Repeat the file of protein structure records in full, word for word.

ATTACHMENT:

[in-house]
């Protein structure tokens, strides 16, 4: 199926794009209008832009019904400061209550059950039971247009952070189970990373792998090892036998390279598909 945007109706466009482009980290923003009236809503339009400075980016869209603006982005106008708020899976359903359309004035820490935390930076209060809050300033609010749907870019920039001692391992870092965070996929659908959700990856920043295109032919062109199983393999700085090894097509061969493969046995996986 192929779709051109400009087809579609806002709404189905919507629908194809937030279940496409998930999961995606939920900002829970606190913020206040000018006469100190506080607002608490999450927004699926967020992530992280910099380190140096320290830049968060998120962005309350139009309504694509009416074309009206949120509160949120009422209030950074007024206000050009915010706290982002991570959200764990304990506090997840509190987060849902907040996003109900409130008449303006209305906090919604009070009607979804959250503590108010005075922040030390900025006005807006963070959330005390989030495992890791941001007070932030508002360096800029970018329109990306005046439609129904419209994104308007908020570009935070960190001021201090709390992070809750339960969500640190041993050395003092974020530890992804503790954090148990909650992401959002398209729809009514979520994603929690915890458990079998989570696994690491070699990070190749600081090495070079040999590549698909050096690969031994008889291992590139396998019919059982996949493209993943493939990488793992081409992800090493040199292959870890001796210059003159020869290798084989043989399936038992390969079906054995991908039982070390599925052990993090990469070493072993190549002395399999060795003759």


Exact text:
[in-house]
């Protein structure tokens, strides 16, 4: 199926794009209008832009019904400061209550059950039971247009952070189970990373792998090892036998390279598909 945007109706466009482009980290923003009236809503339009400075980016869209603006982005106008708020899976359903359309004035820490935390930076209060809050300033609010749907870019920039001692391992870092965070996929659908959700990856920043295109032919062109199983393999700085090894097509061969493969046995996986 192929779709051109400009087809579609806002709404189905919507629908194809937030279940496409998930999961995606939920900002829970606190913020206040000018006469100190506080607002608490999450927004699926967020992530992280910099380190140096320290830049968060998120962005309350139009309504694509009416074309009206949120509160949120009422209030950074007024206000050009915010706290982002991570959200764990304990506090997840509190987060849902907040996003109900409130008449303006209305906090919604009070009607979804959250503590108010005075922040030390900025006005807006963070959330005390989030495992890791941001007070932030508002360096800029970018329109990306005046439609129904419209994104308007908020570009935070960190001021201090709390992070809750339960969500640190041993050395003092974020530890992804503790954090148990909650992401959002398209729809009514979520994603929690915890458990079998989570696994690491070699990070190749600081090495070079040999590549698909050096690969031994008889291992590139396998019919059982996949493209993943493939990488793992081409992800090493040199292959870890001796210059003159020869290798084989043989399936038992390969079906054995991908039982070390599925052990993090990469070493072993190549002395399999060795003759």